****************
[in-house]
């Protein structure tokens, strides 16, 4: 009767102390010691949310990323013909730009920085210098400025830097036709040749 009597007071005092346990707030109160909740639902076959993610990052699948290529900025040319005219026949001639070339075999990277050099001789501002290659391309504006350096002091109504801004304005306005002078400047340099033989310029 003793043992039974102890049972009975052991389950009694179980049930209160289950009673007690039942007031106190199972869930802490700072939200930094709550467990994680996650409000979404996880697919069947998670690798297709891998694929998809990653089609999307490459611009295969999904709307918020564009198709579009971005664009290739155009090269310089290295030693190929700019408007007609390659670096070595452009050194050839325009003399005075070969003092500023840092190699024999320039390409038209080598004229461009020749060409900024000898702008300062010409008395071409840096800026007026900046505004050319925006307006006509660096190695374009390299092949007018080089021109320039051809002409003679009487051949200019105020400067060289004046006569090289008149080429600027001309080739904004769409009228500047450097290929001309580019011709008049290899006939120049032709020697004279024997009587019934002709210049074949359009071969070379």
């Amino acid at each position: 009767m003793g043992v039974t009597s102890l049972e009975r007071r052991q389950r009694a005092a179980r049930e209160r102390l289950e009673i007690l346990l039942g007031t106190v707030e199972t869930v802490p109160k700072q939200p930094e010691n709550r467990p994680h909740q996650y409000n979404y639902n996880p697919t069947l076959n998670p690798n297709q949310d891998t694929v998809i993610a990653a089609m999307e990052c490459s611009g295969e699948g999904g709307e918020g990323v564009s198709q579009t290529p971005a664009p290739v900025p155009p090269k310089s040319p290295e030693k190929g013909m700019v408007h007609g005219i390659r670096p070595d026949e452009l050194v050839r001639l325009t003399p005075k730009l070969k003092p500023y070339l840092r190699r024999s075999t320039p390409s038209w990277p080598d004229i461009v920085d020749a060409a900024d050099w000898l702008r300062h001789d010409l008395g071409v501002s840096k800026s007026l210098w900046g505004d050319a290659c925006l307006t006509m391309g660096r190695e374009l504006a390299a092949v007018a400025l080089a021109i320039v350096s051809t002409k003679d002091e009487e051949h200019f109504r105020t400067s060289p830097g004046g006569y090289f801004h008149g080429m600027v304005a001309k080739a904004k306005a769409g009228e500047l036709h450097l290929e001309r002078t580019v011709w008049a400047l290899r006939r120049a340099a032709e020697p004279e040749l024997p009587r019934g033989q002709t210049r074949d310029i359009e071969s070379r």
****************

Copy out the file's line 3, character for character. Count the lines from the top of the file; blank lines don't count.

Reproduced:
């Amino acid at each position: 009767m003793g043992v039974t009597s102890l049972e009975r007071r052991q389950r009694a005092a179980r049930e209160r102390l289950e009673i007690l346990l039942g007031t106190v707030e199972t869930v802490p109160k700072q939200p930094e010691n709550r467990p994680h909740q996650y409000n979404y639902n996880p697919t069947l076959n998670p690798n297709q949310d891998t694929v998809i993610a990653a089609m999307e990052c490459s611009g295969e699948g999904g709307e918020g990323v564009s198709q579009t290529p971005a664009p290739v900025p155009p090269k310089s040319p290295e030693k190929g013909m700019v408007h007609g005219i390659r670096p070595d026949e452009l050194v050839r001639l325009t003399p005075k730009l070969k003092p500023y070339l840092r190699r024999s075999t320039p390409s038209w990277p080598d004229i461009v920085d020749a060409a900024d050099w000898l702008r300062h001789d010409l008395g071409v501002s840096k800026s007026l210098w900046g505004d050319a290659c925006l307006t006509m391309g660096r190695e374009l504006a390299a092949v007018a400025l080089a021109i320039v350096s051809t002409k003679d002091e009487e051949h200019f109504r105020t400067s060289p830097g004046g006569y090289f801004h008149g080429m600027v304005a001309k080739a904004k306005a769409g009228e500047l036709h450097l290929e001309r002078t580019v011709w008049a400047l290899r006939r120049a340099a032709e020697p004279e040749l024997p009587r019934g033989q002709t210049r074949d310029i359009e071969s070379r």